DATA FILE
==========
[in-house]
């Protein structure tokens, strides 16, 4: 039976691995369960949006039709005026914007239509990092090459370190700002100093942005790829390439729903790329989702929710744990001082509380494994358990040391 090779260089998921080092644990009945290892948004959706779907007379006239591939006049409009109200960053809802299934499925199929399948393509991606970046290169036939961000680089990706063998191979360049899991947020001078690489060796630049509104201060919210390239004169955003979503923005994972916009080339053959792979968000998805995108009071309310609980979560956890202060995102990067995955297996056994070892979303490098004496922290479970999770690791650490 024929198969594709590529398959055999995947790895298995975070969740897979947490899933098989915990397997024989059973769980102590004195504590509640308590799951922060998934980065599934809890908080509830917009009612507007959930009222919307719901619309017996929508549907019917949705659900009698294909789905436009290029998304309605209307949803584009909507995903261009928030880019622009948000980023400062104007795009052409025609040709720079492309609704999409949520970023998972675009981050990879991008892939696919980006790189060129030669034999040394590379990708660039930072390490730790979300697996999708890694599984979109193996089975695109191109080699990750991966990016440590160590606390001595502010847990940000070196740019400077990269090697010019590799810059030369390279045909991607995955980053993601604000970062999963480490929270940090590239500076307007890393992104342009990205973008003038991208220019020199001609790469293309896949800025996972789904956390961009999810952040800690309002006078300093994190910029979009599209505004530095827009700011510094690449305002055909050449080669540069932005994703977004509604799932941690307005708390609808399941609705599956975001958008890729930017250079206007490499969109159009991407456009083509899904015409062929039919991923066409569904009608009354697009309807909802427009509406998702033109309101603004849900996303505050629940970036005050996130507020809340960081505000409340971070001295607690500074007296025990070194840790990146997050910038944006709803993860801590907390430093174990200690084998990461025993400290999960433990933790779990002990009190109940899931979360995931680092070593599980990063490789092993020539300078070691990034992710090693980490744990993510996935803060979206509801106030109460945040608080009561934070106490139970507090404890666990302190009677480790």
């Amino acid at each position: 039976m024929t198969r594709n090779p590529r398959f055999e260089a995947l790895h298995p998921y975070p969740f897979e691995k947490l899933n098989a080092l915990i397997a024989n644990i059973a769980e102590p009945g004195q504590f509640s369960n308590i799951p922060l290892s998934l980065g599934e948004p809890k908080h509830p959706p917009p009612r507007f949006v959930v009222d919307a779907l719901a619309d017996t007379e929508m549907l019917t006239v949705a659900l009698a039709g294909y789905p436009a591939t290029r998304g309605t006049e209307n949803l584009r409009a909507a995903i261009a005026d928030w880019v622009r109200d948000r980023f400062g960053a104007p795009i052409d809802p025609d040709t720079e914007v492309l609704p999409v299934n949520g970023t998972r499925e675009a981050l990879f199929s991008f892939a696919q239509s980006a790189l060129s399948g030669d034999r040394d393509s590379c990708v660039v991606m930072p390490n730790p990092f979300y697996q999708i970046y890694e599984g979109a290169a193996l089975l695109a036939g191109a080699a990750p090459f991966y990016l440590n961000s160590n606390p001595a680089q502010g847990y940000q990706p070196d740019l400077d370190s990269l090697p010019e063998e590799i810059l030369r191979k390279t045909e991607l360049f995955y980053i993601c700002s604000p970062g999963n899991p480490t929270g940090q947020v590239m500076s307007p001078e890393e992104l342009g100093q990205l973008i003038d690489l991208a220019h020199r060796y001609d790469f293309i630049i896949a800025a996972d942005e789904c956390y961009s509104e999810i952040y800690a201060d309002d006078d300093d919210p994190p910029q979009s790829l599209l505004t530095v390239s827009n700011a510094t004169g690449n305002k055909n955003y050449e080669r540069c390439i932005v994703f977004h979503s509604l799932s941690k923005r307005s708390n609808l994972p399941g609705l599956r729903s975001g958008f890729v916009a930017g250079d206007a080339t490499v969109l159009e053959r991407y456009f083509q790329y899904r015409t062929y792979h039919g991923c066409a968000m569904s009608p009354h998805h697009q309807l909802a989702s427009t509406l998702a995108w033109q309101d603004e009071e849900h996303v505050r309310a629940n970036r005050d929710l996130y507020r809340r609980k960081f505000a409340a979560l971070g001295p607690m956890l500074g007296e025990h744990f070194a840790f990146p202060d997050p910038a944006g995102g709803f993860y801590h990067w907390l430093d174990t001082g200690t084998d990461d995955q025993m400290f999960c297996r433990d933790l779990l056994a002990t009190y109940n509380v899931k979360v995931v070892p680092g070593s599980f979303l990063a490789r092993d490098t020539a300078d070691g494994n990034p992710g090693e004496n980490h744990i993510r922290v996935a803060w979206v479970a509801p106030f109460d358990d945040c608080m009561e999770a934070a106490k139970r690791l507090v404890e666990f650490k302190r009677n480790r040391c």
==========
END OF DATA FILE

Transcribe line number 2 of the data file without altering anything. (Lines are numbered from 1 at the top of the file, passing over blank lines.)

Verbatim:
């Protein structure tokens, strides 16, 4: 039976691995369960949006039709005026914007239509990092090459370190700002100093942005790829390439729903790329989702929710744990001082509380494994358990040391 090779260089998921080092644990009945290892948004959706779907007379006239591939006049409009109200960053809802299934499925199929399948393509991606970046290169036939961000680089990706063998191979360049899991947020001078690489060796630049509104201060919210390239004169955003979503923005994972916009080339053959792979968000998805995108009071309310609980979560956890202060995102990067995955297996056994070892979303490098004496922290479970999770690791650490 024929198969594709590529398959055999995947790895298995975070969740897979947490899933098989915990397997024989059973769980102590004195504590509640308590799951922060998934980065599934809890908080509830917009009612507007959930009222919307719901619309017996929508549907019917949705659900009698294909789905436009290029998304309605209307949803584009909507995903261009928030880019622009948000980023400062104007795009052409025609040709720079492309609704999409949520970023998972675009981050990879991008892939696919980006790189060129030669034999040394590379990708660039930072390490730790979300697996999708890694599984979109193996089975695109191109080699990750991966990016440590160590606390001595502010847990940000070196740019400077990269090697010019590799810059030369390279045909991607995955980053993601604000970062999963480490929270940090590239500076307007890393992104342009990205973008003038991208220019020199001609790469293309896949800025996972789904956390961009999810952040800690309002006078300093994190910029979009599209505004530095827009700011510094690449305002055909050449080669540069932005994703977004509604799932941690307005708390609808399941609705599956975001958008890729930017250079206007490499969109159009991407456009083509899904015409062929039919991923066409569904009608009354697009309807909802427009509406998702033109309101603004849900996303505050629940970036005050996130507020809340960081505000409340971070001295607690500074007296025990070194840790990146997050910038944006709803993860801590907390430093174990200690084998990461025993400290999960433990933790779990002990009190109940899931979360995931680092070593599980990063490789092993020539300078070691990034992710090693980490744990993510996935803060979206509801106030109460945040608080009561934070106490139970507090404890666990302190009677480790």